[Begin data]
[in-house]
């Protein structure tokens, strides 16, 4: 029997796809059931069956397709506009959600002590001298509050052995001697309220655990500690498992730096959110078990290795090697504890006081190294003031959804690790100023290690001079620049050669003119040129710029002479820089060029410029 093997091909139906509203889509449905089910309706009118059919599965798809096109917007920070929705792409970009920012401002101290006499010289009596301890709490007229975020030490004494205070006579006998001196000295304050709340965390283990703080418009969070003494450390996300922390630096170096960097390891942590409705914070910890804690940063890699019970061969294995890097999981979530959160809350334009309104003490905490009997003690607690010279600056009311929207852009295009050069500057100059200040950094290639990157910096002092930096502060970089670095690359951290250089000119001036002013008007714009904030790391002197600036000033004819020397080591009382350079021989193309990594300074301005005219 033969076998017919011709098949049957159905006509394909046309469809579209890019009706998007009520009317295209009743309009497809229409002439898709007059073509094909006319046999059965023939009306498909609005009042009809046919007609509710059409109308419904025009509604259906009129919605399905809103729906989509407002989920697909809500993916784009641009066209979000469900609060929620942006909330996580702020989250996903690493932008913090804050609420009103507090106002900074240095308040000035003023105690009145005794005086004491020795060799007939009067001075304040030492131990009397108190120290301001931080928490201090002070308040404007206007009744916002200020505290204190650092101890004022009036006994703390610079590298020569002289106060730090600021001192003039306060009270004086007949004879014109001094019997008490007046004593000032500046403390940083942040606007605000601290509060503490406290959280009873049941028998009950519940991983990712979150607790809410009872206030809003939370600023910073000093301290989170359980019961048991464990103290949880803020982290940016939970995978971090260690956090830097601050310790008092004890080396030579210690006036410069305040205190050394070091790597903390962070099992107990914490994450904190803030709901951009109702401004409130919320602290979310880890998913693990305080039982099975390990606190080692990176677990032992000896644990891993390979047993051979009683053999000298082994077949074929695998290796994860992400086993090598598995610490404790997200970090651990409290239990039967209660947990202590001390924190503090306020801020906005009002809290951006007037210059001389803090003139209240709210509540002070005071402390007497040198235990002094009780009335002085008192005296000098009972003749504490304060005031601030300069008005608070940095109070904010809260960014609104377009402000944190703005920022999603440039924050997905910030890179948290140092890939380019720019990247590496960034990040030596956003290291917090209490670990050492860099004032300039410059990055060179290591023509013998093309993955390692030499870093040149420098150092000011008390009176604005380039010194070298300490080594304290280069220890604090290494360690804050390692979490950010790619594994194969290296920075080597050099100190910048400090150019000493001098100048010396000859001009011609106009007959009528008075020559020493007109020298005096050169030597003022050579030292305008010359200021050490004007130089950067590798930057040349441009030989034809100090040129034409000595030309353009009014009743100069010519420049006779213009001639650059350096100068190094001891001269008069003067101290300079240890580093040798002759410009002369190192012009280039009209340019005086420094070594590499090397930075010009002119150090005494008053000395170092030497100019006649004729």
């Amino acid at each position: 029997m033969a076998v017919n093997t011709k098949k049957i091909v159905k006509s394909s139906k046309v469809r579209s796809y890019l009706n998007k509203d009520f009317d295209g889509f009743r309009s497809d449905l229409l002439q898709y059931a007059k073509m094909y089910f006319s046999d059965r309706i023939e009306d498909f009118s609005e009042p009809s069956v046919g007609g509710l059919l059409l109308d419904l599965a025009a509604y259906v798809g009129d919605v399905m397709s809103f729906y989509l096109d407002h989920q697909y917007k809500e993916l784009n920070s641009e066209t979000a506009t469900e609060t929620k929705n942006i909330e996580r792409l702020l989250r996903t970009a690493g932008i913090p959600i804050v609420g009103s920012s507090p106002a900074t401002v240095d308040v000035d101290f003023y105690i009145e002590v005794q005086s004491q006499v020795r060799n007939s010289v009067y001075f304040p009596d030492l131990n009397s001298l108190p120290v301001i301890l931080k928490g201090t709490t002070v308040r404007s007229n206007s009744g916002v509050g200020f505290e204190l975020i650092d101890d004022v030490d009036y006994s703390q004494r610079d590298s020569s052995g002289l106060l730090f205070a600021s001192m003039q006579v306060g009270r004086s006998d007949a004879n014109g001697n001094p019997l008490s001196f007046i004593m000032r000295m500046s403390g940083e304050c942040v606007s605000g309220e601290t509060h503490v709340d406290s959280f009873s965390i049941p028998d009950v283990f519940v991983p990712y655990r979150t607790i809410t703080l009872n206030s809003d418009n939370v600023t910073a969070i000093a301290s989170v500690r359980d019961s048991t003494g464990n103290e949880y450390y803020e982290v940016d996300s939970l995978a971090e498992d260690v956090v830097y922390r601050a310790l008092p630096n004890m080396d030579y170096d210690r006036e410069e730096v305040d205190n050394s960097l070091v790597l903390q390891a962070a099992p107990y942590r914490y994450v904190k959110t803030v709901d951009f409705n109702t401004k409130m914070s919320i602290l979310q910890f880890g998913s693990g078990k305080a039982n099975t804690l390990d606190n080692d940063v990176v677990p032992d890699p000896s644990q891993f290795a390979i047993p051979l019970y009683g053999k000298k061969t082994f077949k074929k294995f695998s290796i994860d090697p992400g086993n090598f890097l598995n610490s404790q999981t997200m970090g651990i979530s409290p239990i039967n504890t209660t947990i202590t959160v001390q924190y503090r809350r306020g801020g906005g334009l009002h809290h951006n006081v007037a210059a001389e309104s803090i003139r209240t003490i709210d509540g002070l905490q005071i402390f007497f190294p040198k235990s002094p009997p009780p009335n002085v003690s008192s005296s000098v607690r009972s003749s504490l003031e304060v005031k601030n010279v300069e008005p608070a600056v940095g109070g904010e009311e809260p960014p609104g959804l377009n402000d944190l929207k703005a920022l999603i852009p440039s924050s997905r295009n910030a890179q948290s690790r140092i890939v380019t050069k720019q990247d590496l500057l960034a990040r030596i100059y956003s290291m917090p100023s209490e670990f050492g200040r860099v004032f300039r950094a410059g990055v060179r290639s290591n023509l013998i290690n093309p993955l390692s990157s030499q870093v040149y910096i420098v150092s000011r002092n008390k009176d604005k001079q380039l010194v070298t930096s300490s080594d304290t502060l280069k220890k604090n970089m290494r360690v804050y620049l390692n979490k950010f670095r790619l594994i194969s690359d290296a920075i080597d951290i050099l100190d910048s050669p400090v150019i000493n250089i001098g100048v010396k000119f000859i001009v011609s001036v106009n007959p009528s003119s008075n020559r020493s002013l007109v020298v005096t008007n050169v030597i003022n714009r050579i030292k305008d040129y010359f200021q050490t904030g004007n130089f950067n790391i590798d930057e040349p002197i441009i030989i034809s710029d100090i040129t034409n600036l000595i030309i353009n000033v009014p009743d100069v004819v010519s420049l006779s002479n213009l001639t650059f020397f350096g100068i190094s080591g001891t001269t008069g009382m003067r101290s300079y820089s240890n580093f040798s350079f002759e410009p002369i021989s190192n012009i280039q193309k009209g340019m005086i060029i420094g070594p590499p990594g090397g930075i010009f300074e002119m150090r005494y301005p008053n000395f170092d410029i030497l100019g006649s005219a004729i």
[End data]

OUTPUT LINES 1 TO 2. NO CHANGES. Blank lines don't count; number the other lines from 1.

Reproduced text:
[in-house]
């Protein structure tokens, strides 16, 4: 029997796809059931069956397709506009959600002590001298509050052995001697309220655990500690498992730096959110078990290795090697504890006081190294003031959804690790100023290690001079620049050669003119040129710029002479820089060029410029 093997091909139906509203889509449905089910309706009118059919599965798809096109917007920070929705792409970009920012401002101290006499010289009596301890709490007229975020030490004494205070006579006998001196000295304050709340965390283990703080418009969070003494450390996300922390630096170096960097390891942590409705914070910890804690940063890699019970061969294995890097999981979530959160809350334009309104003490905490009997003690607690010279600056009311929207852009295009050069500057100059200040950094290639990157910096002092930096502060970089670095690359951290250089000119001036002013008007714009904030790391002197600036000033004819020397080591009382350079021989193309990594300074301005005219 033969076998017919011709098949049957159905006509394909046309469809579209890019009706998007009520009317295209009743309009497809229409002439898709007059073509094909006319046999059965023939009306498909609005009042009809046919007609509710059409109308419904025009509604259906009129919605399905809103729906989509407002989920697909809500993916784009641009066209979000469900609060929620942006909330996580702020989250996903690493932008913090804050609420009103507090106002900074240095308040000035003023105690009145005794005086004491020795060799007939009067001075304040030492131990009397108190120290301001931080928490201090002070308040404007206007009744916002200020505290204190650092101890004022009036006994703390610079590298020569002289106060730090600021001192003039306060009270004086007949004879014109001094019997008490007046004593000032500046403390940083942040606007605000601290509060503490406290959280009873049941028998009950519940991983990712979150607790809410009872206030809003939370600023910073000093301290989170359980019961048991464990103290949880803020982290940016939970995978971090260690956090830097601050310790008092004890080396030579210690006036410069305040205190050394070091790597903390962070099992107990914490994450904190803030709901951009109702401004409130919320602290979310880890998913693990305080039982099975390990606190080692990176677990032992000896644990891993390979047993051979009683053999000298082994077949074929695998290796994860992400086993090598598995610490404790997200970090651990409290239990039967209660947990202590001390924190503090306020801020906005009002809290951006007037210059001389803090003139209240709210509540002070005071402390007497040198235990002094009780009335002085008192005296000098009972003749504490304060005031601030300069008005608070940095109070904010809260960014609104377009402000944190703005920022999603440039924050997905910030890179948290140092890939380019720019990247590496960034990040030596956003290291917090209490670990050492860099004032300039410059990055060179290591023509013998093309993955390692030499870093040149420098150092000011008390009176604005380039010194070298300490080594304290280069220890604090290494360690804050390692979490950010790619594994194969290296920075080597050099100190910048400090150019000493001098100048010396000859001009011609106009007959009528008075020559020493007109020298005096050169030597003022050579030292305008010359200021050490004007130089950067590798930057040349441009030989034809100090040129034409000595030309353009009014009743100069010519420049006779213009001639650059350096100068190094001891001269008069003067101290300079240890580093040798002759410009002369190192012009280039009209340019005086420094070594590499090397930075010009002119150090005494008053000395170092030497100019006649004729």